Odd and memorable as the original characters were, when it came to elaborating parodies of characters and situations from the popular media, SCTV creamed the competition. The crew would not simply imitate a popular figure or genre and then make light of its essence, they took those ingredients into another dimension altogether, as in Dave Thomas’ masterful performance as Bob Hope. It’s not just that he had the voice, the rhythms, and the gag lines down, but also that he located the cold core of Hope’s arsenal of one-liners. When coupled in a devastatingly funny sketch with Rick Moranis’ equally astute recasting of Woody Allen and the neurotic New Yorker’s obsession with Hope’s suave self-possessed masculinity, you have a combination that mines the collision of gender definitions and attitudes toward life. And, it was drop-dead funny.
However, what I always enjoyed the most was SCTV‘s affectionate ribbing of the cheesy underbelly of show biz. They adored how performers could be so rampantly over the top and out of control but not seem to recognize they were one misstep from rehab. Catherine O’Hara’s Lola Heatherton, who loved her fans so much she wanted to “bear all your children,” condensed into one combustible figure every self-involved and bombastic female vocalist you could think of.
In the DVD commentaries, cast members Joe Flaherty and Eugene Levy wonder if their work exhibited a cruel streak. The farthest thing from it, really, for the affectionate engagement with the inadequacy of Lola and the other characters allowed the troupe to delineate tripe without the bruising demolition of the public image of celebrities that circulates today. Or as has often been featured on Saturday Night Live, as when, in the early days, John Belushi caricatured Elizabeth Taylor at her most zaftig choking on a chicken bone. Flaherty and Levy, and Dave Thomas as well, clearly indicate that they could not have come up with some devastatingly accurate an imitation without studying these figures in depth and without succumbing to demeaning rancor.
Another observation that bears mentioning from the duo’s commentary is how working in Canada and being off the beaten track liberated the group from satisfying anyone’s expectations other than their own. The show appeared on late night television in one time slot after another, so the cast sometimes wondered if anyone saw their work at all. As a result, they gained not in conceit but the kind of blissful assurance that they could take a chance on the most wayward ideas and it just wouldn’t matter. How else can one explain the wackiness of the Dr. Tongue and Woody Tobias episodes with their lame interpolations of 3-D effects: nothing more than the characters rhythmically moving objects back and forth at the television screen? Or a Gene Shalit Variety Hour, with the Today Show film critic doing shtick with guest stars like Rhona Barrett?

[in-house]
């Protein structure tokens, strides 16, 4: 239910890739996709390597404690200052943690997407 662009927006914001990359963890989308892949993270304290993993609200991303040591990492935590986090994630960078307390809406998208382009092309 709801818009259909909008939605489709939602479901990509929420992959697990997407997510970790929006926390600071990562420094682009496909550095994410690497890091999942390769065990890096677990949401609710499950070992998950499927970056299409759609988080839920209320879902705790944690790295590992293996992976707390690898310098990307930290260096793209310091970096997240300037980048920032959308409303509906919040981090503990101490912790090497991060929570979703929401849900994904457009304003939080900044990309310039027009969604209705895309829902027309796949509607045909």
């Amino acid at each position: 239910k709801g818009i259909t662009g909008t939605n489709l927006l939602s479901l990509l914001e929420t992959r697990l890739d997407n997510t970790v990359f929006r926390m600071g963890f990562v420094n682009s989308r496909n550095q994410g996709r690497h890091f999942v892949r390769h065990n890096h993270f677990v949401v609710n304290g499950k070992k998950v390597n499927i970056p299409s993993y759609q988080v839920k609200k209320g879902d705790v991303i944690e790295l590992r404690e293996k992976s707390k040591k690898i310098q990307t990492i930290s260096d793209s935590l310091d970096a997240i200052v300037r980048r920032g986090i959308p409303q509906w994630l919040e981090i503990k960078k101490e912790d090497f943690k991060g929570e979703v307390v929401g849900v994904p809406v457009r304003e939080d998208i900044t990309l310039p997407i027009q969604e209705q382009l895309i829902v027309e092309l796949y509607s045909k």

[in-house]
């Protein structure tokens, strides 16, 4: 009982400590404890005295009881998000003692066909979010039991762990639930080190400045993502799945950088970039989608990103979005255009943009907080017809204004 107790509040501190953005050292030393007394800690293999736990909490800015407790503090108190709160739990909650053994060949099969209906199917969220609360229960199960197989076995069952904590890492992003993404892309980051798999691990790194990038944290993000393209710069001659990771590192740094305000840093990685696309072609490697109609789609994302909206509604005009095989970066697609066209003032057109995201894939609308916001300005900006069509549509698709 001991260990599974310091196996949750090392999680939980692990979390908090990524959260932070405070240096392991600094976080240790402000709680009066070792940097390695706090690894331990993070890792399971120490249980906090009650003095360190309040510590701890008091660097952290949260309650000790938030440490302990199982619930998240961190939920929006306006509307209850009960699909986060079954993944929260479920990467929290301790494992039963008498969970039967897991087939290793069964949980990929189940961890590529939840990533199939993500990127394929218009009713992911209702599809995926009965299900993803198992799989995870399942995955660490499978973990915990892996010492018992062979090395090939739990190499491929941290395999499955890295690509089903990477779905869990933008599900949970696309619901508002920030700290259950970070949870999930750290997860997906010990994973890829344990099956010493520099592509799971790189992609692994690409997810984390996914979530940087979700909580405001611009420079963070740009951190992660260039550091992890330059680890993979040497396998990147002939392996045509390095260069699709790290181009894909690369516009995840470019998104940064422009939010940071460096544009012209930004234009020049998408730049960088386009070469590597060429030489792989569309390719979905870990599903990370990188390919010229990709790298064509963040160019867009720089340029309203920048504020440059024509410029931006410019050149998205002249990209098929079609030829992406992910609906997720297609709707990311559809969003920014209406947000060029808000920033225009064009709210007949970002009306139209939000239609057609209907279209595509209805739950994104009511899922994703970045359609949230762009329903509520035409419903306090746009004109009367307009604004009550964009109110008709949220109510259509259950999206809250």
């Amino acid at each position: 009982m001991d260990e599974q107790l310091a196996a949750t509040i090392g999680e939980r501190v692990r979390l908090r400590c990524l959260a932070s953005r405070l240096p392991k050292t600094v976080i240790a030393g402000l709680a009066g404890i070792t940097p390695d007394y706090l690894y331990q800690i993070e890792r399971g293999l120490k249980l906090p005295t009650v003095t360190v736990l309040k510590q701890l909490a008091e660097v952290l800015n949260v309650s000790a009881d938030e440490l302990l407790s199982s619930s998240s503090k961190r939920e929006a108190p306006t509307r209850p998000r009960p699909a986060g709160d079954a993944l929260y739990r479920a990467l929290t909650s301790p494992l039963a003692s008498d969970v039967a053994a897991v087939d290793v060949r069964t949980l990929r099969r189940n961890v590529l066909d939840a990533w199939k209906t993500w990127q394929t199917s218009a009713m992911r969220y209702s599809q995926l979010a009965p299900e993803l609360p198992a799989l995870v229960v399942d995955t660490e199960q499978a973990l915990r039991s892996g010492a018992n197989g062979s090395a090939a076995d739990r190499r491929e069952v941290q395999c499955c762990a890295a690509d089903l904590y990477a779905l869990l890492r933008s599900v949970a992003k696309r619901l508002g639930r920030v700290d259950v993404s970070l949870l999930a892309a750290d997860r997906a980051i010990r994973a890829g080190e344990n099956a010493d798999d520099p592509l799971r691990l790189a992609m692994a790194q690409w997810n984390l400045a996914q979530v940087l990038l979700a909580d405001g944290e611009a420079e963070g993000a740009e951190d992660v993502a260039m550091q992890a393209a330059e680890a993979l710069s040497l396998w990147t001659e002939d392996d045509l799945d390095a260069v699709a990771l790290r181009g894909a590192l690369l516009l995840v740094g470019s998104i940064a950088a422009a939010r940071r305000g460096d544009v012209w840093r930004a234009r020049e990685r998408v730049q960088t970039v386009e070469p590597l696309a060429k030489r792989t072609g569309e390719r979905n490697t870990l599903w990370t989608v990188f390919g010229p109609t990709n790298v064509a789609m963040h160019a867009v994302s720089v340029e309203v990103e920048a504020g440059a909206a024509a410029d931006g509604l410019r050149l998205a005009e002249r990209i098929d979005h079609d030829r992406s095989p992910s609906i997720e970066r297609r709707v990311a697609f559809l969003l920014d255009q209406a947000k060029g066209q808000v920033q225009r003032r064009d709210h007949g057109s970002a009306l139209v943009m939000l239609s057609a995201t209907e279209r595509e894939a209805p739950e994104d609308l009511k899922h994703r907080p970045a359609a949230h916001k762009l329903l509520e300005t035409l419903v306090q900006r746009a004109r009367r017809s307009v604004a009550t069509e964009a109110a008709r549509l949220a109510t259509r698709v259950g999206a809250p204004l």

And who could forget Moranis and Thomas’ Bob and Doug McKenzie, the beer-swilling boors who downed their Molsons, fried their back bacon and firmly advised all “hosers” to “take off.” As wacky as the characters were, their origins always struck me as being on a comic plane all of their own. Because the show originated in Canada, the government required that it possess “Canadian content.” Moranis responded in a fury, just what could one consider Canadian culture: guys who drank beer, ate bacon and said “eh” a lot? Turns out that was just the right answer, and a segment was born. This DVD set affords ample introduction to the multi-talented cast, most of whom have gone on to other successes but never again had the opportunity to launch off into the ozone like they did here. Only in Melonville.